While the standard of care here still remains antivirals (favipiravir, etc.) or hospital care, the economical and plentiful green chiretta offers the nation an alternative for the vast majority of COVID-19 patients. That is the 90% or so of COVID-19 cases that turn out to be asymptomatic or mild in nature. Now momentum builds for a pandemic killer—green chiretta to be used at early COVID-19 onset. A critically important time to care for the disease as this can limit the number of cases that progress on to the need for hospitalization.
A rush is now on to produce green chiretta in the prisons and across 24,000 villages while the Thai government continues to monitor clinical trials. Thailand’s ministry of justice Somsak Thepsuthin shared with Sky News’ Asia correspondent Siobhan Robbins at a recent event on the topic, “If we use modern medicines, the cost is 20 times, 30 times, 50 times higher…and in the prisons, it’s very crowded.”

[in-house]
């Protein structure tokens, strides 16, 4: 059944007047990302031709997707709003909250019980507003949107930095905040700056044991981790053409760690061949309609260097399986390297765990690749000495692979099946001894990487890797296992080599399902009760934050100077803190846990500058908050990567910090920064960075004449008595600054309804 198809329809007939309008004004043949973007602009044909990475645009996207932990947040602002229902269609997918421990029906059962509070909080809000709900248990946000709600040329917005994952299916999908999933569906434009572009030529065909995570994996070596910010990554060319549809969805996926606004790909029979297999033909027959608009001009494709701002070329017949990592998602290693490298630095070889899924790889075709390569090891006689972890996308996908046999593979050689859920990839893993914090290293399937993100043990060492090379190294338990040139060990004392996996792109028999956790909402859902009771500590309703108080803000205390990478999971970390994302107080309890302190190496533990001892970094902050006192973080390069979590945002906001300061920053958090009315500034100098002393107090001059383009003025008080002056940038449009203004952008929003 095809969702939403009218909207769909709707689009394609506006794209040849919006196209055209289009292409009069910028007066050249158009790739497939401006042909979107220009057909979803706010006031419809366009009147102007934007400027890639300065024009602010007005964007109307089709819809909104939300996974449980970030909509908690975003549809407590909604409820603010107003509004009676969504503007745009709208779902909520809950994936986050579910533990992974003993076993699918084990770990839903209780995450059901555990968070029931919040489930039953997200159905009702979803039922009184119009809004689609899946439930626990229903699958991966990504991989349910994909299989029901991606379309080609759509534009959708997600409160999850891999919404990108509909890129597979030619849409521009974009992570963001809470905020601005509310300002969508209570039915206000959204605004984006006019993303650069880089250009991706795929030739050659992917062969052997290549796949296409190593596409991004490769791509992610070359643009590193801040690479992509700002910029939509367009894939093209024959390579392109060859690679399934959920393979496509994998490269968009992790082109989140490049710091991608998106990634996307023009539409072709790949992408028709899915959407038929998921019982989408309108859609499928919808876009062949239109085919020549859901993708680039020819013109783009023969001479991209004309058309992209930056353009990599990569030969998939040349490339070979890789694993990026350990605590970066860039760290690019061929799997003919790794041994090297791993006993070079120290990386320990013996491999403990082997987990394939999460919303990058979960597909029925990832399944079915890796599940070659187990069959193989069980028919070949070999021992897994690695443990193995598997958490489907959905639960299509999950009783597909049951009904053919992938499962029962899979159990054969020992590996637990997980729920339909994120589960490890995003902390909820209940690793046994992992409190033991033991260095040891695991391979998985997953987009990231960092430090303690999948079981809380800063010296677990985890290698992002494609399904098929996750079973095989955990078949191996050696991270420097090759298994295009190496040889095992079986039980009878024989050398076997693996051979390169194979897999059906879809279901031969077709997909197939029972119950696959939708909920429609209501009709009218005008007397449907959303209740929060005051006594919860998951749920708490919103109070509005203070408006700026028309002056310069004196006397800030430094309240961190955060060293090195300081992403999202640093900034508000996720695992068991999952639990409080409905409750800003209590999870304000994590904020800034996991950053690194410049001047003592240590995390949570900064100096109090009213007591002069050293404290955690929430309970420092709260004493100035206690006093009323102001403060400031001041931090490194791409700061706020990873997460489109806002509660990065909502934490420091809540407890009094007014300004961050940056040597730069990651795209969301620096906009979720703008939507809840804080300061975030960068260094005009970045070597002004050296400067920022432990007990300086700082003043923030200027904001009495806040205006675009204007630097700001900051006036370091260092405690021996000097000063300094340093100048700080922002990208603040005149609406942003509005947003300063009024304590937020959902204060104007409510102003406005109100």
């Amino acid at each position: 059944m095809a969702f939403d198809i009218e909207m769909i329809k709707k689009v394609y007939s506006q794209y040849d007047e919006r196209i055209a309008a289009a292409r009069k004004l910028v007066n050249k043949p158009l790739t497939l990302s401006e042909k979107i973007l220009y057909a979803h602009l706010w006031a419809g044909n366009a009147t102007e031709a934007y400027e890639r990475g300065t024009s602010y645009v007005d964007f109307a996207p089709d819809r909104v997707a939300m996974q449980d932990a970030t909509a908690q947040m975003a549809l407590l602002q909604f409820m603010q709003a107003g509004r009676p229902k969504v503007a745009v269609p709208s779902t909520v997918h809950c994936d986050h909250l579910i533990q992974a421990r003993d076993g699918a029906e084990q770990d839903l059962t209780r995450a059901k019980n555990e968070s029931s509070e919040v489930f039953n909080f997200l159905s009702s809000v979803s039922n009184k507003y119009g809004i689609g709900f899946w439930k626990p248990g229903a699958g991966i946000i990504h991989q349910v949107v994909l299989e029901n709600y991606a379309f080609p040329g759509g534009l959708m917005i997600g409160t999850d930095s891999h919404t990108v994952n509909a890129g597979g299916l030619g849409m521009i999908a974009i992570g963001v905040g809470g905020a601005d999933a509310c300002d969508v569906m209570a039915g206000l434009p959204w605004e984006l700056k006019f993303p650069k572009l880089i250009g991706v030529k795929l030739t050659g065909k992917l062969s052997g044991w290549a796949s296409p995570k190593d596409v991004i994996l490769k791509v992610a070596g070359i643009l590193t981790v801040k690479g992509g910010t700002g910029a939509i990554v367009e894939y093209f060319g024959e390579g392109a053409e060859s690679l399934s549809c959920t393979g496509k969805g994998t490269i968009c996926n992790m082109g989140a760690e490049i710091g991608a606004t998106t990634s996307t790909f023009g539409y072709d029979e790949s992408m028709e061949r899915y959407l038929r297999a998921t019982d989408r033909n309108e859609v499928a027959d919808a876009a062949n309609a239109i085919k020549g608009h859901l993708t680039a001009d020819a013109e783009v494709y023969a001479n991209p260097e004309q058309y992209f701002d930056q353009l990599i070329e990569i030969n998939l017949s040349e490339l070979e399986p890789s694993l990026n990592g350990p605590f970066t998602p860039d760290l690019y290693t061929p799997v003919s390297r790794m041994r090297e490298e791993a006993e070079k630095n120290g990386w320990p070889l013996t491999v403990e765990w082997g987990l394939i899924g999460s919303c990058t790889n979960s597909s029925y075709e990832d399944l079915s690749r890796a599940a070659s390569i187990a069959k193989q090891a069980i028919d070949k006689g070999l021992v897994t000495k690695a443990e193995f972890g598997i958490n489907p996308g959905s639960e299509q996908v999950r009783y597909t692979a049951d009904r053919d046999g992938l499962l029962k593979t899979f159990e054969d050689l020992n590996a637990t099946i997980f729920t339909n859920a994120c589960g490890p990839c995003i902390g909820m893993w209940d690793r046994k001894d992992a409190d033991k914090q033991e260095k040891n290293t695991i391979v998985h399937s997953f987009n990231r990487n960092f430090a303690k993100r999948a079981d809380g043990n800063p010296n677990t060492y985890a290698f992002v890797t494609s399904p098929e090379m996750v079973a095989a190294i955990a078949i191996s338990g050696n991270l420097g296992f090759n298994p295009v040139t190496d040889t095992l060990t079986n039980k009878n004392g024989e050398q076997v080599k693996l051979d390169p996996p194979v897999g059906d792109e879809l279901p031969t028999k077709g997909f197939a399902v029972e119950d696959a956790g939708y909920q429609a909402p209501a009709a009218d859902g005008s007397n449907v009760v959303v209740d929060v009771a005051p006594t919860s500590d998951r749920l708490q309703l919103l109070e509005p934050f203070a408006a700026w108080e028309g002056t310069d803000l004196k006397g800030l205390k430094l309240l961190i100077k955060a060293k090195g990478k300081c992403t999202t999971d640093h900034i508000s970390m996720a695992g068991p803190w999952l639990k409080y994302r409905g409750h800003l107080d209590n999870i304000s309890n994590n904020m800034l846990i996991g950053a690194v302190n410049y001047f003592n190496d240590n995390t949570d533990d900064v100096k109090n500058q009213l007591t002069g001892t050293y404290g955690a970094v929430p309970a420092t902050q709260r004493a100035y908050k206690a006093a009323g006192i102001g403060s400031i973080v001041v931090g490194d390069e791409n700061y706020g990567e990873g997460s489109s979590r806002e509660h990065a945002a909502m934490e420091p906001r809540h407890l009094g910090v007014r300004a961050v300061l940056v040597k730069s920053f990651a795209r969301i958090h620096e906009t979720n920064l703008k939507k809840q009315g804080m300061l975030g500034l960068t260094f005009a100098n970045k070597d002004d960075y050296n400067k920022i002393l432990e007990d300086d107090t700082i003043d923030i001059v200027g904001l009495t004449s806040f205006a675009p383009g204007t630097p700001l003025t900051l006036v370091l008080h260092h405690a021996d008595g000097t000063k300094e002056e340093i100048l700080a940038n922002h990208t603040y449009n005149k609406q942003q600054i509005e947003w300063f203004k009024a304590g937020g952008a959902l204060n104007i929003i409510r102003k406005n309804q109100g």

Either way, the secret’s getting out as last month Japan’s Asia Nikkei reported that demand for the herb has absolutely surged.
The herb is known as chiretta (Andrographis paniculate), also known here as Fah talai jone. TrialSite’s Indonesian correspondent suggested a highlight today for the audience in North America and beyond. A number of jails here are using herbal medicine, including Chainat jail.
Used as a herbal medicine commonly in these parts to treat colds, now the herb features front and center in the war against COVID-19. According to one prisoner, one of the prisoners working to grow the crop told a Sky News SE Asia correspondent Siobhan Robbins that “Its properties help reduce fever and coughing,” according to one prisoner. This particular inmate locked up for narcotics must tend to the harvest, which has been used to treat 69,000 other inmates with COVID-19—talk about a real-world study.